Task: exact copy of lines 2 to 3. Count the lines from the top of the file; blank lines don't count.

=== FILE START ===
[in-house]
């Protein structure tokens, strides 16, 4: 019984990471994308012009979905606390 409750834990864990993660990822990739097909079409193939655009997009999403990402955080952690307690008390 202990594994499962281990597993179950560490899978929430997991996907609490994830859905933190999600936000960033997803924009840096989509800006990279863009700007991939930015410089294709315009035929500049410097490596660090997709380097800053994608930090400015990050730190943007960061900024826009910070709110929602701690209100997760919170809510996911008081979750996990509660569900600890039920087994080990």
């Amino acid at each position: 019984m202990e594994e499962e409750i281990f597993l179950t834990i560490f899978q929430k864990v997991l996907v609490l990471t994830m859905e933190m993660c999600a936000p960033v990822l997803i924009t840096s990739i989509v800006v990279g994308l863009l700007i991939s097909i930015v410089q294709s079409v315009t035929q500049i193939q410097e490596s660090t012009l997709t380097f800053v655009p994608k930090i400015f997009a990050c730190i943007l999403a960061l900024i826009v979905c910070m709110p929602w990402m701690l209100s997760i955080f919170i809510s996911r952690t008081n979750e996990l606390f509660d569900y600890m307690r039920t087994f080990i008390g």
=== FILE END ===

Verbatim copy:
């Protein structure tokens, strides 16, 4: 019984990471994308012009979905606390 409750834990864990993660990822990739097909079409193939655009997009999403990402955080952690307690008390 202990594994499962281990597993179950560490899978929430997991996907609490994830859905933190999600936000960033997803924009840096989509800006990279863009700007991939930015410089294709315009035929500049410097490596660090997709380097800053994608930090400015990050730190943007960061900024826009910070709110929602701690209100997760919170809510996911008081979750996990509660569900600890039920087994080990």
């Amino acid at each position: 019984m202990e594994e499962e409750i281990f597993l179950t834990i560490f899978q929430k864990v997991l996907v609490l990471t994830m859905e933190m993660c999600a936000p960033v990822l997803i924009t840096s990739i989509v800006v990279g994308l863009l700007i991939s097909i930015v410089q294709s079409v315009t035929q500049i193939q410097e490596s660090t012009l997709t380097f800053v655009p994608k930090i400015f997009a990050c730190i943007l999403a960061l900024i826009v979905c910070m709110p929602w990402m701690l209100s997760i955080f919170i809510s996911r952690t008081n979750e996990l606390f509660d569900y600890m307690r039920t087994f080990i008390g």